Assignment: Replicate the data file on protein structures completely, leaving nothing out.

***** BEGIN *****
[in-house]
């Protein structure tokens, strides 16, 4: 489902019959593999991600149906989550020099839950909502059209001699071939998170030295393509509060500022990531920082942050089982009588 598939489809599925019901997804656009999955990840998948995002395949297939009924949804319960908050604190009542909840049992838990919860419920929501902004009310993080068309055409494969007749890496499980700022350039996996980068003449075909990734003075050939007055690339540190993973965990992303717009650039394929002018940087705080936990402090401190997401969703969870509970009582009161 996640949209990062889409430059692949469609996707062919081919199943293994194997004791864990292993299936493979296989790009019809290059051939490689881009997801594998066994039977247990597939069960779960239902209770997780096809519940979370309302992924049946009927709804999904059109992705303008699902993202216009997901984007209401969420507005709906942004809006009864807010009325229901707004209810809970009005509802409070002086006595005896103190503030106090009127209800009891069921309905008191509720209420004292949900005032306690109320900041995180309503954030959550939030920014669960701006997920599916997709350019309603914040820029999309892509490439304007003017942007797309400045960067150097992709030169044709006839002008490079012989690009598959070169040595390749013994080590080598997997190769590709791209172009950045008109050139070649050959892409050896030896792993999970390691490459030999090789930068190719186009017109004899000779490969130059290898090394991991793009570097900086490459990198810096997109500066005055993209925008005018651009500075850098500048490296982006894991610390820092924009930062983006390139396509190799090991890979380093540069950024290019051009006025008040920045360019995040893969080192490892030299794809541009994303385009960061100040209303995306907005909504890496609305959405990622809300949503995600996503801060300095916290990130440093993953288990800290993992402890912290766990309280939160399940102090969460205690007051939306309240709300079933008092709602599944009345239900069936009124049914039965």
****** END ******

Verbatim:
[in-house]
């Protein structure tokens, strides 16, 4: 489902019959593999991600149906989550020099839950909502059209001699071939998170030295393509509060500022990531920082942050089982009588 598939489809599925019901997804656009999955990840998948995002395949297939009924949804319960908050604190009542909840049992838990919860419920929501902004009310993080068309055409494969007749890496499980700022350039996996980068003449075909990734003075050939007055690339540190993973965990992303717009650039394929002018940087705080936990402090401190997401969703969870509970009582009161 996640949209990062889409430059692949469609996707062919081919199943293994194997004791864990292993299936493979296989790009019809290059051939490689881009997801594998066994039977247990597939069960779960239902209770997780096809519940979370309302992924049946009927709804999904059109992705303008699902993202216009997901984007209401969420507005709906942004809006009864807010009325229901707004209810809970009005509802409070002086006595005896103190503030106090009127209800009891069921309905008191509720209420004292949900005032306690109320900041995180309503954030959550939030920014669960701006997920599916997709350019309603914040820029999309892509490439304007003017942007797309400045960067150097992709030169044709006839002008490079012989690009598959070169040595390749013994080590080598997997190769590709791209172009950045008109050139070649050959892409050896030896792993999970390691490459030999090789930068190719186009017109004899000779490969130059290898090394991991793009570097900086490459990198810096997109500066005055993209925008005018651009500075850098500048490296982006894991610390820092924009930062983006390139396509190799090991890979380093540069950024290019051009006025008040920045360019995040893969080192490892030299794809541009994303385009960061100040209303995306907005909504890496609305959405990622809300949503995600996503801060300095916290990130440093993953288990800290993992402890912290766990309280939160399940102090969460205690007051939306309240709300079933008092709602599944009345239900069936009124049914039965």